In recent days, officials and doctors have reported that major hospitals have exceeded their capacity. Meanwhile, the number of positive cases continues to rapidly increase alongside the demand for more intensive care units. Those seeking treatment are forced to wait for long hours in emergency rooms before hospital staff can secure hospital beds for them.

Citizens first

Araji confirmed that the Health Committee delivers recommendations to the respective authorities that implement them, and seeks to protect citizens above all.

“The primary concern of the Parliamentary Health Committee is the wellbeing of the citizens,” he said. “We will not allow anything to compromise their health, and we will always take action.”

All the members of the Health Committee are on high alert, according to Araji, and are seeking ways to mitigate and reduce the number of COVID-19 infections.

Araji also says he called upon hospitals to commit to receiving COVID-19 patients, but was surprised to find that 67 hospitals only have a total of 73 beds for them. Araji pointed out some private hospitals have opened wards for coronavirus patients, while others have not adhered to their work.

He also held hospitals accountable for failing to open a COVID-19 ward despite the state’s request, noting that he was the one who suggested suspending deadlines for hospitals –like dues, exemption from taxes, and fine reductions.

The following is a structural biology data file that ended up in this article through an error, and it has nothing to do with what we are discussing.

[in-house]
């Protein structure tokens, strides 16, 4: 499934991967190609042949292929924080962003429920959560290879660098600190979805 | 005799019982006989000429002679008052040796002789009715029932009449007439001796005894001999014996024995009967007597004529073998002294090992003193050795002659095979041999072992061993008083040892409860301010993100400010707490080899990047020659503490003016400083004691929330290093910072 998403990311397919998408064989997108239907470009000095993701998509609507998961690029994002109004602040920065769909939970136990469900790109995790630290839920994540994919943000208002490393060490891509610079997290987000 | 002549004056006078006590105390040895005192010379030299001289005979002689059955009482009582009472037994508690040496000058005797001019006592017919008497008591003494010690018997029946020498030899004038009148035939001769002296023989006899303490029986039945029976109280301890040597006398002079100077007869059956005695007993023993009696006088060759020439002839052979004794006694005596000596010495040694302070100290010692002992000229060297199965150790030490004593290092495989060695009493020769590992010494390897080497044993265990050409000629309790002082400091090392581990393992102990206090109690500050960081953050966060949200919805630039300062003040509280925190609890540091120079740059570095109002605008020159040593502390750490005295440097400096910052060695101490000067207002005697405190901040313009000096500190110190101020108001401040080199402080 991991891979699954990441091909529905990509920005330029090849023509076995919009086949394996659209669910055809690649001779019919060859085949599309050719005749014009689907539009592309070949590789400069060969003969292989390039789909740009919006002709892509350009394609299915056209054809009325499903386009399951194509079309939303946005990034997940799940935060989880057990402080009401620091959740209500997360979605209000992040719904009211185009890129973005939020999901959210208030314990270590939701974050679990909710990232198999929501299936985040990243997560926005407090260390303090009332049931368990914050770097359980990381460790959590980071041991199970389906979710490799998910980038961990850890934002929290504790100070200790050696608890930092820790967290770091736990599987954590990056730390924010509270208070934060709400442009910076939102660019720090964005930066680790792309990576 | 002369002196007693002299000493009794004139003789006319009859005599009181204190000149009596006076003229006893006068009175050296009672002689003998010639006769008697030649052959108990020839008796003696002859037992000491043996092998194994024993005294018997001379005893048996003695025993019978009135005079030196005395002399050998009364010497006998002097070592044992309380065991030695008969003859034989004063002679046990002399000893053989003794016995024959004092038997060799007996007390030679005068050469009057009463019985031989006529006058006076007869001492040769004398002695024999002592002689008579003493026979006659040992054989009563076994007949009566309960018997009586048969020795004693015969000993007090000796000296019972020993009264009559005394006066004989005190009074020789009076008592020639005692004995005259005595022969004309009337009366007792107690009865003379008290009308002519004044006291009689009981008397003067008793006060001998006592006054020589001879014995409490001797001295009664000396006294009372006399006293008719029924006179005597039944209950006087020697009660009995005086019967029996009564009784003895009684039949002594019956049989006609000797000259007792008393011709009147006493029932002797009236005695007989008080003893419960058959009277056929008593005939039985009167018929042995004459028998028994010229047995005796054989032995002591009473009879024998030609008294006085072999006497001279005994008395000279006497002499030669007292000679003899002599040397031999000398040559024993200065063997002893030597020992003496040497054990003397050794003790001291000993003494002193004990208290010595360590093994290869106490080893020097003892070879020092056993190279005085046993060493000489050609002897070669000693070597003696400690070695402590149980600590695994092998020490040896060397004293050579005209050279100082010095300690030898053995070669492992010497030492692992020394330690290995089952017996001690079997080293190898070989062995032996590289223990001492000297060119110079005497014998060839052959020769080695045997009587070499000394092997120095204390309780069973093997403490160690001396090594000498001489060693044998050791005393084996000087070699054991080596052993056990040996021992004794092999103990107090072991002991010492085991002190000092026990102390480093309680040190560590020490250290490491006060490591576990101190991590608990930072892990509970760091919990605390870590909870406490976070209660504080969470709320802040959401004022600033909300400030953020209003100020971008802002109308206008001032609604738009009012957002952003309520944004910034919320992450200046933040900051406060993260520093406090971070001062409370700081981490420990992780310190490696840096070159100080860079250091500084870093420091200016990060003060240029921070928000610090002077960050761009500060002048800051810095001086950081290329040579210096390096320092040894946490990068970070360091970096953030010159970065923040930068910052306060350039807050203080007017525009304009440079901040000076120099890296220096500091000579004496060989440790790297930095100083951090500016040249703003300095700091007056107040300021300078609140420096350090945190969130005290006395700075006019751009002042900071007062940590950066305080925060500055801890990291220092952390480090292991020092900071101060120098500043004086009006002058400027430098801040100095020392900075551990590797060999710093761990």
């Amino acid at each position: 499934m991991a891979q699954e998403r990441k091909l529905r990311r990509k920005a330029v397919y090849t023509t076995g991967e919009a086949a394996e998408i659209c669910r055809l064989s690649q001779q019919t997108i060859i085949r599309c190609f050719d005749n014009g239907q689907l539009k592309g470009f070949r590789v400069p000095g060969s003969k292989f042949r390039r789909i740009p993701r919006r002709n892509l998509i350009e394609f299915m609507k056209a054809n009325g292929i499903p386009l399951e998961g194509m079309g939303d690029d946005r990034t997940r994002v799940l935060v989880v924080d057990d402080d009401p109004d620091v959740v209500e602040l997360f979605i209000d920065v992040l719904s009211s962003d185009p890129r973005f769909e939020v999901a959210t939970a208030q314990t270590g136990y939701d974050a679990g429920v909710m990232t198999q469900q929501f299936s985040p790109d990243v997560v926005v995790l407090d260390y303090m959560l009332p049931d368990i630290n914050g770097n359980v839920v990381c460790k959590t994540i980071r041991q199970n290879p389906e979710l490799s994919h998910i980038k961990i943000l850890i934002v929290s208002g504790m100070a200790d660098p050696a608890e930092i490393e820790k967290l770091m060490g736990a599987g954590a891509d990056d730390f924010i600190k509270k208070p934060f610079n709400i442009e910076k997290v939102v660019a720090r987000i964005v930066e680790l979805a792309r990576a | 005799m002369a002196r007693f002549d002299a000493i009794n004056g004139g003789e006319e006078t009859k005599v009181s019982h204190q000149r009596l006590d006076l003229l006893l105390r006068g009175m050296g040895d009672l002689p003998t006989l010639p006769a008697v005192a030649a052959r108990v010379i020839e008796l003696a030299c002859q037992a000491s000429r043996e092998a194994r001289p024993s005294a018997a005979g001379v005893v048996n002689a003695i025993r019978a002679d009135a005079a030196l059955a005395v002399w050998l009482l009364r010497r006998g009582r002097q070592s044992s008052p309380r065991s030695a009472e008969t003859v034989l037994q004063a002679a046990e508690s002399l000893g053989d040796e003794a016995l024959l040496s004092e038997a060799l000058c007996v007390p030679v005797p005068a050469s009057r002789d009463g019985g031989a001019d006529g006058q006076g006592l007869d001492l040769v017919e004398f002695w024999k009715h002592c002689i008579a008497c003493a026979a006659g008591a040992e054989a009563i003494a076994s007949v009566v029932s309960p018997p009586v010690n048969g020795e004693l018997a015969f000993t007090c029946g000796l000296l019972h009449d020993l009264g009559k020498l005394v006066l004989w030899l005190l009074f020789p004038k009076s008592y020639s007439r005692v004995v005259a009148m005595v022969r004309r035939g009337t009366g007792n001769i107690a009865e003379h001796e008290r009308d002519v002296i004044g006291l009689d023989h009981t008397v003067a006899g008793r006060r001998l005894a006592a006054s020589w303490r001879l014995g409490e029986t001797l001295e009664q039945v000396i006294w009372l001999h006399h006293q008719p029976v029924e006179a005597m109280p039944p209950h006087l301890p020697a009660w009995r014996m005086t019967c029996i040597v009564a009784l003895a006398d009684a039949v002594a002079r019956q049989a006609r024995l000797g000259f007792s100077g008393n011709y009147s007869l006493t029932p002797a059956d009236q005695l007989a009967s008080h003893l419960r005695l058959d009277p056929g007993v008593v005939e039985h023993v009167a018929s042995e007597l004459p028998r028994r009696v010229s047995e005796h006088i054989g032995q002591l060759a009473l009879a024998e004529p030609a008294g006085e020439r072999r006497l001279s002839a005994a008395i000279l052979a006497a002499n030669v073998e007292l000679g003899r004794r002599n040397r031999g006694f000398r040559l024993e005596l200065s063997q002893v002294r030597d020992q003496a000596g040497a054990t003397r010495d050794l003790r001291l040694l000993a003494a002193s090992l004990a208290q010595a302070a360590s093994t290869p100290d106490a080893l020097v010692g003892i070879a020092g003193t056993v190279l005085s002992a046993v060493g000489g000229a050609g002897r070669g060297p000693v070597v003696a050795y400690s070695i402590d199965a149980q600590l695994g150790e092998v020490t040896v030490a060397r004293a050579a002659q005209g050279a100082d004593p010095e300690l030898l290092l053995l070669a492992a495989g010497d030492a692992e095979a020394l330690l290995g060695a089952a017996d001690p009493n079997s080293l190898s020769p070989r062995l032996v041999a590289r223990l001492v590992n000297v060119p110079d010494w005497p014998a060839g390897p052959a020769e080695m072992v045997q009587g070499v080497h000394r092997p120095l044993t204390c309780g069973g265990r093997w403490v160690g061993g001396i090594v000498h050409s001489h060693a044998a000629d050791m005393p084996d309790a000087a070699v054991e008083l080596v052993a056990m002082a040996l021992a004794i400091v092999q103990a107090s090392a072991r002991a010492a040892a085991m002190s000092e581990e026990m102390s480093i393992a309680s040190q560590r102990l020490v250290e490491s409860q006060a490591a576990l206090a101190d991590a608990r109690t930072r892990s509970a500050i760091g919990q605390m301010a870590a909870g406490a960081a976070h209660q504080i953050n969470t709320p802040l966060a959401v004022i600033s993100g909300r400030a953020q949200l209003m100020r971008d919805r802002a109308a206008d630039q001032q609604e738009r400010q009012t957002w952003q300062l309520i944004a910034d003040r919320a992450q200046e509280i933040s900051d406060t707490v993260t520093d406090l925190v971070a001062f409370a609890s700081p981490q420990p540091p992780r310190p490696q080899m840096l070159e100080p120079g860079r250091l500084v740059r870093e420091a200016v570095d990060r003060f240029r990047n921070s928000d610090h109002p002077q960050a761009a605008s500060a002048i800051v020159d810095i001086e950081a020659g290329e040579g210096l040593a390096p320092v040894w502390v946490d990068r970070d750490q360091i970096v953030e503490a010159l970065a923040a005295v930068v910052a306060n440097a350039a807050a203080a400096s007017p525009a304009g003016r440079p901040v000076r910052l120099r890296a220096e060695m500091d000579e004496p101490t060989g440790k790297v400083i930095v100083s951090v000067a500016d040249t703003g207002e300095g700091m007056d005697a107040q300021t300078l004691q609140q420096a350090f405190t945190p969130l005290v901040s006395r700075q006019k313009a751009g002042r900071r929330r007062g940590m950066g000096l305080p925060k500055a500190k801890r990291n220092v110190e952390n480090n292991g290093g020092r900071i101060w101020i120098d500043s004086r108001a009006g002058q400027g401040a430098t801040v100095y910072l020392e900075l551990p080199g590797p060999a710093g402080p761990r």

Araji added that it is not acceptable for citizens to die on the streets or in their homes because they are not being admitted to hospitals.

Stricter measures

The lack of concern of some citizens pushed security forces to double down on some of the measures taken, as the pandemic poses a threat to all of society and does not distinguish between the poor and the rich or the old and the young.

The head of the ISF’s Public Relations Division, Colonel Joseph Moussallem, clarified that security forces have moved to apply the penal code against violators of lockdown measures. Those who fail to comply with measures, including the “odd-even” traffic law, face up to three months in prison and/or fines that vary between LL100,000 and LL600,000.